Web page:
• The Speechless: As implied by the series' name, JJ is unable to speak without using an augmentative communication device.
  • Status Quo Is God: Season 2 ends with the DiMeos evicted from their home. In the two-part season 3 opener, the house is back on the market and they try to get money to buy it back, which they do by the end of part two.
  • Tempting Fate: Ray's disbelief in the pilot that the family can get to a restaurant ten minutes away in three minutes to take advantage of a coupon. Maya takes it as a challenge, and Ray is too late to take it back.
  • This Is Gonna Suck:
    • Lee's reaction to meeting Maya is an annoyed "Not a special needs mom."
    • The cranky old man in the "L-o-n-London" two-parter interrupting the tour has this reaction when Maya yells back at him. This is how we learn that he's her father.
  • Token Shipping: JJ accuses Kenneth of doing this with him and Clare just because they're both in wheelchairs. Kenneth retorts that JJ has been trying to get him together with the only other black woman in their neighbourhood, though JJ claims it's because she's a Libra.
    • In "S-h-Shipping," the entire student body ships JJ and new girl Norah, just because they both have a disability.
  • Truth in Television: Ray (and to a lesser extent, Dylan) becoming concerned about JJ's future prospects.
  • Twerp Sweating: Jimmy attempts to intimidate a boy who came to see Dylan in "S-p-Special B-Boy T-i-Time", but all he can come up with is trying to vacuum a tennis ball and eat a banana with a spoon (he wanted to eat an apple with a knife, but he couldn't find any apples).
  • Vanity License Plate: Maya's car has the plate "SHE NUTS". Possibly subverted, however, as one cop states that she didn't ask for it - the DMV had heard about her and just gave it to her.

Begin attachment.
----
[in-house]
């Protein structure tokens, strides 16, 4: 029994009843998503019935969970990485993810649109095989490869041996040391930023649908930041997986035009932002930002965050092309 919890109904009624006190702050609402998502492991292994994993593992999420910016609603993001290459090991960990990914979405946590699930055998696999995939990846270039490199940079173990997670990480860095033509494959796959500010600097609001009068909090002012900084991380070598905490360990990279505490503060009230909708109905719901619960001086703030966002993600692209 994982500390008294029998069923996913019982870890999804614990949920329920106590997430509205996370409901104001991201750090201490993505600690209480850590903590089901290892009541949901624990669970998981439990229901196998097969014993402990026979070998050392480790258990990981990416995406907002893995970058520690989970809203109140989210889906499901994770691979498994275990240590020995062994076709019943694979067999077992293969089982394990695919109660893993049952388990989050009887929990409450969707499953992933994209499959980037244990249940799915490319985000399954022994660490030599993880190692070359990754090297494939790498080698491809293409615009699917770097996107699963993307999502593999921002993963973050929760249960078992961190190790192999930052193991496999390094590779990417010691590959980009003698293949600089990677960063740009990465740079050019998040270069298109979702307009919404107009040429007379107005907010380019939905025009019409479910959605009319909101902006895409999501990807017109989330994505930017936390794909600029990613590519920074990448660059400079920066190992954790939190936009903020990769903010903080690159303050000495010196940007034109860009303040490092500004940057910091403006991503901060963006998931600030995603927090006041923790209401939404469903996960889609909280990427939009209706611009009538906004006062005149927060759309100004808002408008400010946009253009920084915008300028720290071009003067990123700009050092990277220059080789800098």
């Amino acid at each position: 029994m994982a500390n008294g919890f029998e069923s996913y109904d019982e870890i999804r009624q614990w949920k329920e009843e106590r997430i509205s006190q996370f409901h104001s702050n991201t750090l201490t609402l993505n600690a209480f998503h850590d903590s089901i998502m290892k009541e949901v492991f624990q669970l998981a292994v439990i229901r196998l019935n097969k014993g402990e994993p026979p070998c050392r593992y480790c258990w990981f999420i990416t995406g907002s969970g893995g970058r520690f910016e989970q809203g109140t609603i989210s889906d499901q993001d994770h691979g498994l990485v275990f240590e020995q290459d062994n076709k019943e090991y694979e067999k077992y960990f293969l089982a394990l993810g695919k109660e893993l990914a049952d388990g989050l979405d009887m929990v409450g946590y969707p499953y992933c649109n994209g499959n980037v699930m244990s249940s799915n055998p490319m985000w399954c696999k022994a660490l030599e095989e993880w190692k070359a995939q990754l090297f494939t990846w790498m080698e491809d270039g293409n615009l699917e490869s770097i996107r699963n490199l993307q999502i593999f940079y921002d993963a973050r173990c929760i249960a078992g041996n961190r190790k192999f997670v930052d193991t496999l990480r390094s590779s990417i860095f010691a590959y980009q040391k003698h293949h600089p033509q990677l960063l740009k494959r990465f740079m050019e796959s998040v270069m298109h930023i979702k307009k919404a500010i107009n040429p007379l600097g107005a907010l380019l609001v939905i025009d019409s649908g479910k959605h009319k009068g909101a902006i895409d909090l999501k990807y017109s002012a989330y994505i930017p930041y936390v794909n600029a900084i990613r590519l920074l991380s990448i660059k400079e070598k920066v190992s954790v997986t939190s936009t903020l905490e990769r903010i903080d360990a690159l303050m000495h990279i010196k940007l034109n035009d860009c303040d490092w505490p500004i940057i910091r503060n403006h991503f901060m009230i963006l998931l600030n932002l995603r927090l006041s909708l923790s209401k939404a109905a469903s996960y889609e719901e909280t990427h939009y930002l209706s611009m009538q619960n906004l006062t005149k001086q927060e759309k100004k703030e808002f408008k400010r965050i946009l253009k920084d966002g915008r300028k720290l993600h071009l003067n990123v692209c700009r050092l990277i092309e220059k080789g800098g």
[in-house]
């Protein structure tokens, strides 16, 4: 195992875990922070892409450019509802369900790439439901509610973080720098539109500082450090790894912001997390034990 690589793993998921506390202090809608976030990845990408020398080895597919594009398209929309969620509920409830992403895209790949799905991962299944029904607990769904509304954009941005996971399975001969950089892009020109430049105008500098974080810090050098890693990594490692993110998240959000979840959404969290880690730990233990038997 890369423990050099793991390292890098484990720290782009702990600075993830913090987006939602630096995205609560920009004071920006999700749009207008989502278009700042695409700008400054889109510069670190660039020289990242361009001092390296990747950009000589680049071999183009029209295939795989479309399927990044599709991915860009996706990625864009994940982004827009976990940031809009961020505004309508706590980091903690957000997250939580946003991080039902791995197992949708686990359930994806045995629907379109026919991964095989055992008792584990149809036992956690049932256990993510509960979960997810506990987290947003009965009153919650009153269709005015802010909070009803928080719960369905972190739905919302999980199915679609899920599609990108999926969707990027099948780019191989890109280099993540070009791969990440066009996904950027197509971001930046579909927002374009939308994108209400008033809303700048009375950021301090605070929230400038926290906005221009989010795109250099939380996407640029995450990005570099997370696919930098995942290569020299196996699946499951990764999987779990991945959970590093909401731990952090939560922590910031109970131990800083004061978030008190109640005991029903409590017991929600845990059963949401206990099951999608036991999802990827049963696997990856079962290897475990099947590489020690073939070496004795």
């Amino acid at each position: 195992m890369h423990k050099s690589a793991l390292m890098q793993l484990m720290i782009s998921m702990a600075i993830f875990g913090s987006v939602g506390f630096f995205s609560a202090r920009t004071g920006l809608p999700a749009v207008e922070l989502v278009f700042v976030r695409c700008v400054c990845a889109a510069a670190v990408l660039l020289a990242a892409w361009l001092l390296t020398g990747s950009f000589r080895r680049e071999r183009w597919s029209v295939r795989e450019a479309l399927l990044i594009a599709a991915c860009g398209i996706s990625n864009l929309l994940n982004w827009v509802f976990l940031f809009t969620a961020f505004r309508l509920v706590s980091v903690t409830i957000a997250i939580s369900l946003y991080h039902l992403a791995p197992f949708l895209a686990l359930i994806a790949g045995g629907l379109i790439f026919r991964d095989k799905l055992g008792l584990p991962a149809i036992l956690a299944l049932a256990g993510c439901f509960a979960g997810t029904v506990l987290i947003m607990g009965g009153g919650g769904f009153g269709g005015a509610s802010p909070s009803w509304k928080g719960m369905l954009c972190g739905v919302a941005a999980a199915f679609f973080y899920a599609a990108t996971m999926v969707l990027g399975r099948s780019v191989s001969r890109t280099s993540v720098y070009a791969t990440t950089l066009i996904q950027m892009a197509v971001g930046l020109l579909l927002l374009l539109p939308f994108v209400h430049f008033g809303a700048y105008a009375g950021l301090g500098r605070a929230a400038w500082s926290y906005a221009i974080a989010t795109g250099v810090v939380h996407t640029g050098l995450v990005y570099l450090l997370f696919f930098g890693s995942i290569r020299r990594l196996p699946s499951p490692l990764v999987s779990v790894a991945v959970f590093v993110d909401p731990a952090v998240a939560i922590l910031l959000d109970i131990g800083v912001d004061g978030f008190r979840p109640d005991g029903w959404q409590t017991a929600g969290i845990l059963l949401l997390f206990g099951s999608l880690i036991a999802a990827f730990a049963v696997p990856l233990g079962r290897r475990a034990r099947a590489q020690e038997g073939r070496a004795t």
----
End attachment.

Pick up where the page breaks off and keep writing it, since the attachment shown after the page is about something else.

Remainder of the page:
• Wham Episode: "C-H-Cheater!": After JJ cheats on a test, Maya needs to spend the episode convincing JJ that taking his test on his own is the first step in being a little more self-sufficient. Meanwhile, Ray becomes obsessed with a get rich quick scam after a career fair. JJ is on his way to tell his family how well he did on his retake when he overhears the reason why Ray became so concerned about getting rich quick in the episode: Ray realizes that in the future that JJ will more than likely become his and Dylan's responsibility in the future, and he wants to be able to care for JJ after his parents, which involves being financially stable. Dylan, apparently, has been thinking the same way, prompting an entirely truthful conversation between Maya, Jimmy, Ray, and Dylan regarding JJ's future - despite Maya's encouragements, JJ realistically may never be able to live on his own, have a stable job, or be able to provide for himself without assistance.
  • What the Hell, Hero?: JJ gives Kenneth one after the latter removes and subsequently loses his word board.
    JJ: Today was about what I wanted. You took away my real voice. You don't get to do that.
  • Wild Teen Party: JJ goes to one in "H-a-l-Halloween", hoping that he can finally try some beer.
  • Your Mom: JJ makes several of these jokes towards his new friends at school.